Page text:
“Oh lord—”

“Or a girl even, I’ve never done that. Always thought about it. So I figured San Francisco would be perfect. Plus you’re here.”

“So you really are moving SF?”

“Well yeah, where else? I’m certainly not gonna stay in Hot Springs.”

I shook my head. “Mom you can’t do this.”

She pointed a pale finger at me. “Now don’t start. You of all people shouldn’t be trying to limit my reality.”

“Mom, wait. What, what about Emily?”

“Oh your sister’ll be fine. She’s an adult now. And she’s in college.”

“She’s only eighteen! And she’s in Minneapolis, all alone.”

“Oh come on now, she’s in a dorm. I’d hardly call that alone. Don’t worry honey, she’ll be fine, she’s a smart girl. Oh stop looking at me like that.”

“I just can’t believe it. You’ve been married for thirty years.”

“Only twenty eight. And I enjoyed most of it, I’ll give you that. Your father was a good husband. But now I’m ready to move on. And I’m so tickled I meet you out here, taking Moose for a walk. Say, you want to see my new place?”

“You’ve already got a place?”

“Yeah, in Nob Hill. I’m sharing an apartment with two other divorcées, Sharon and Kate. They’re real sweethearts. They’re taking me out dancing tonight. Well what’s the matter? Aren’t you happy to see me? Say, what are you doing here anyway?”

“I was meeting someone.”

“A girl?”

I sighed. “Yes.”

“See? You’re doing it too. Have you read Nietzsche?”

“Yes, mom. So what are you gonna to do then?”

“Oh well I’ve got a job at the city hospital for now, but I’m going to go back to school next fall. I got into CCA, just like you! Maybe we’ll be in some of the same classes. I’m starting with painting and theater . . .” She gestured to cross the street. “Come on, I’ll show ya the apartment.”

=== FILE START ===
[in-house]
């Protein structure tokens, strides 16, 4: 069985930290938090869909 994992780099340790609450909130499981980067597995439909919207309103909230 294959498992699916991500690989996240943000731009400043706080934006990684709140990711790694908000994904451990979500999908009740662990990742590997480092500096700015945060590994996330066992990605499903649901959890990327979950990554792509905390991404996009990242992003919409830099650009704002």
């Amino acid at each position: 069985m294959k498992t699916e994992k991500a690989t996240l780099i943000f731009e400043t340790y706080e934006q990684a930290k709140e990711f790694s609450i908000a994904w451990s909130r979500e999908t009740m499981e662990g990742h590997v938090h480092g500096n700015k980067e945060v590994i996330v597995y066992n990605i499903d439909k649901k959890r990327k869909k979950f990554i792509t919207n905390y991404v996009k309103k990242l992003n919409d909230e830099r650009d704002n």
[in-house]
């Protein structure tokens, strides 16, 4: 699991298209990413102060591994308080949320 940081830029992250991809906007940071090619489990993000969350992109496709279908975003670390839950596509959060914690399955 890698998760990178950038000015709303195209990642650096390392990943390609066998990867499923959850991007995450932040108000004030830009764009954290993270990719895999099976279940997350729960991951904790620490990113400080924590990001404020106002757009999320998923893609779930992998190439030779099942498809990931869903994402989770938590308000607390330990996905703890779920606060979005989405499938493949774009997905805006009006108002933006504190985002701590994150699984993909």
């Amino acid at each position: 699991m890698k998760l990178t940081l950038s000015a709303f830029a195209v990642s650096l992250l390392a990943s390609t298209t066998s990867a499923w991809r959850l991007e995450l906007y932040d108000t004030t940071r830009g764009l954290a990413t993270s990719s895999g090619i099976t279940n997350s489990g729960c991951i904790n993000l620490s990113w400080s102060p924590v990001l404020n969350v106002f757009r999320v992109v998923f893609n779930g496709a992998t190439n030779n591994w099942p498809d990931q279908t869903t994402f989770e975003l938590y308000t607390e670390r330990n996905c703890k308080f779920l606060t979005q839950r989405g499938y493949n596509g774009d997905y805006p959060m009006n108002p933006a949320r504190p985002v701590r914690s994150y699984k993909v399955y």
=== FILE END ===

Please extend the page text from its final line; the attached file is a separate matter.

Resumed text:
I followed her in a daze, my date forgotten.

For the next week my life came to a standstill. Every day I skipped writing classes and cut homework helping her get settled in Nob Hill. Then I saw her less and less as she made friends at the hospital and started going out with her roommates more and more. Three weeks later, after being incommunicado for a week, I was at the Makeout Room, on a Friday, with my friend Paul.

“Bro,” he said, nudging my elbow at the bar. “Check out that red-haired cougar on the dance floor.”

Hating too, but drawn by some force beyond my control, I turned to look. There she was, in a green skirt and heels, salsaing with a tall man with slicked back hair.

“Too old for me,” Paul said. “But she’s certainly got some moves.”

“Bartender,” I screamed. “Double whiskey. Now!”

“Hey man, are you OK?”

“No, I’m not OK, we need to get the fuck out of here. As soon as I drink this.”

“What the fuck’s the matter dude? Do you know that lady?”

“Yes . . . No. She’s my . . . Oh goddamn you, you syphilitic bastard.”

“Who the fuck are you talking to?”

“Look,” I said, spreading my hands out on the bar top. “All I’m gonna say is, fuck, man, Friedrich Nietzsche ruined my life.”

Paul put his hands up. “Who the fuck is Fred Nietzsche?”

“Trust me bro,” I said, head bowed. “You don’t want to know.”

Leonard Crosby is a writer, tutor, and gardener living in Oakland, CA. His fiction has appeared inFiction BrigadeSamizdat Literary JournalStar82 Review, Hothouse Magazine, and Eleven Eleven. He co-hosts the One Lone Pear Tree reading series in San Francisco. He can be contacted at: